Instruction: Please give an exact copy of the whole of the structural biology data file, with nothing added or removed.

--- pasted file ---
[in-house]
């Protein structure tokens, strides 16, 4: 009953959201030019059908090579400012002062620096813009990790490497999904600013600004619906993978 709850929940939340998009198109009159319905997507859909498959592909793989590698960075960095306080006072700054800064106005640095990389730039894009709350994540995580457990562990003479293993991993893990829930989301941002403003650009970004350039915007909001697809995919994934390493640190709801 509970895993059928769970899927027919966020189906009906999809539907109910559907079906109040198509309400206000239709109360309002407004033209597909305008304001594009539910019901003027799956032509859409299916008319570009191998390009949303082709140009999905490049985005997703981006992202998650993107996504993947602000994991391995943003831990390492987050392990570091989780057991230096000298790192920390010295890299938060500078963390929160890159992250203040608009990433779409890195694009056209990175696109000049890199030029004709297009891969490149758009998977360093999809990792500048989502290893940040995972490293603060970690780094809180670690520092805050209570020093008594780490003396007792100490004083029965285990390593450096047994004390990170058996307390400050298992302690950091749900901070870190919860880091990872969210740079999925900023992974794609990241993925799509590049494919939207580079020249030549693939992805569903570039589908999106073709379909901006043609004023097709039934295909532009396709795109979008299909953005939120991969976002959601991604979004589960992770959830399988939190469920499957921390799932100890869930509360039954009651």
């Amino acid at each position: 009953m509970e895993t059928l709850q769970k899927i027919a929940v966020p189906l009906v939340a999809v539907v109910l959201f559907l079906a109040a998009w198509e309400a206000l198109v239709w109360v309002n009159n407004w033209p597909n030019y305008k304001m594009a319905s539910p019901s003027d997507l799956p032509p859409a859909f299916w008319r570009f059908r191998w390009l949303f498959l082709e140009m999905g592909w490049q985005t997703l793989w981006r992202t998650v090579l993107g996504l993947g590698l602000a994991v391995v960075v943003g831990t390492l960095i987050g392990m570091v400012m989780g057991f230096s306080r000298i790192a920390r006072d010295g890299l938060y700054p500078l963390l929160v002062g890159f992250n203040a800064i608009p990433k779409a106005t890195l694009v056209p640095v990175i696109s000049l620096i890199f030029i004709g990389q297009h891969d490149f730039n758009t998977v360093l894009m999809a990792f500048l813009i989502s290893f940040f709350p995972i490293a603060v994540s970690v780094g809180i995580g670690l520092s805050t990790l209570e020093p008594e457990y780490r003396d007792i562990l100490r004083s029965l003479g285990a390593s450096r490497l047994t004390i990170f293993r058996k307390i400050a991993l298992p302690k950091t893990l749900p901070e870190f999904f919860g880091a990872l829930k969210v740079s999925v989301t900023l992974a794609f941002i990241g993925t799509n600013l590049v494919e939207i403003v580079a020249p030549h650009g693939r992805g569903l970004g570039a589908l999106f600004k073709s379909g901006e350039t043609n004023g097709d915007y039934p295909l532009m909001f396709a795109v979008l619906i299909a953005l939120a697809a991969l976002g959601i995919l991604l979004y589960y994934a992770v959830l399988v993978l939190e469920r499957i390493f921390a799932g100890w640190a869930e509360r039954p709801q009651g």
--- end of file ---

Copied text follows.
[in-house]
């Protein structure tokens, strides 16, 4: 009953959201030019059908090579400012002062620096813009990790490497999904600013600004619906993978 709850929940939340998009198109009159319905997507859909498959592909793989590698960075960095306080006072700054800064106005640095990389730039894009709350994540995580457990562990003479293993991993893990829930989301941002403003650009970004350039915007909001697809995919994934390493640190709801 509970895993059928769970899927027919966020189906009906999809539907109910559907079906109040198509309400206000239709109360309002407004033209597909305008304001594009539910019901003027799956032509859409299916008319570009191998390009949303082709140009999905490049985005997703981006992202998650993107996504993947602000994991391995943003831990390492987050392990570091989780057991230096000298790192920390010295890299938060500078963390929160890159992250203040608009990433779409890195694009056209990175696109000049890199030029004709297009891969490149758009998977360093999809990792500048989502290893940040995972490293603060970690780094809180670690520092805050209570020093008594780490003396007792100490004083029965285990390593450096047994004390990170058996307390400050298992302690950091749900901070870190919860880091990872969210740079999925900023992974794609990241993925799509590049494919939207580079020249030549693939992805569903570039589908999106073709379909901006043609004023097709039934295909532009396709795109979008299909953005939120991969976002959601991604979004589960992770959830399988939190469920499957921390799932100890869930509360039954009651």
């Amino acid at each position: 009953m509970e895993t059928l709850q769970k899927i027919a929940v966020p189906l009906v939340a999809v539907v109910l959201f559907l079906a109040a998009w198509e309400a206000l198109v239709w109360v309002n009159n407004w033209p597909n030019y305008k304001m594009a319905s539910p019901s003027d997507l799956p032509p859409a859909f299916w008319r570009f059908r191998w390009l949303f498959l082709e140009m999905g592909w490049q985005t997703l793989w981006r992202t998650v090579l993107g996504l993947g590698l602000a994991v391995v960075v943003g831990t390492l960095i987050g392990m570091v400012m989780g057991f230096s306080r000298i790192a920390r006072d010295g890299l938060y700054p500078l963390l929160v002062g890159f992250n203040a800064i608009p990433k779409a106005t890195l694009v056209p640095v990175i696109s000049l620096i890199f030029i004709g990389q297009h891969d490149f730039n758009t998977v360093l894009m999809a990792f500048l813009i989502s290893f940040f709350p995972i490293a603060v994540s970690v780094g809180i995580g670690l520092s805050t990790l209570e020093p008594e457990y780490r003396d007792i562990l100490r004083s029965l003479g285990a390593s450096r490497l047994t004390i990170f293993r058996k307390i400050a991993l298992p302690k950091t893990l749900p901070e870190f999904f919860g880091a990872l829930k969210v740079s999925v989301t900023l992974a794609f941002i990241g993925t799509n600013l590049v494919e939207i403003v580079a020249p030549h650009g693939r992805g569903l970004g570039a589908l999106f600004k073709s379909g901006e350039t043609n004023g097709d915007y039934p295909l532009m909001f396709a795109v979008l619906i299909a953005l939120a697809a991969l976002g959601i995919l991604l979004y589960y994934a992770v959830l399988v993978l939190e469920r499957i390493f921390a799932g100890w640190a869930e509360r039954p709801q009651g």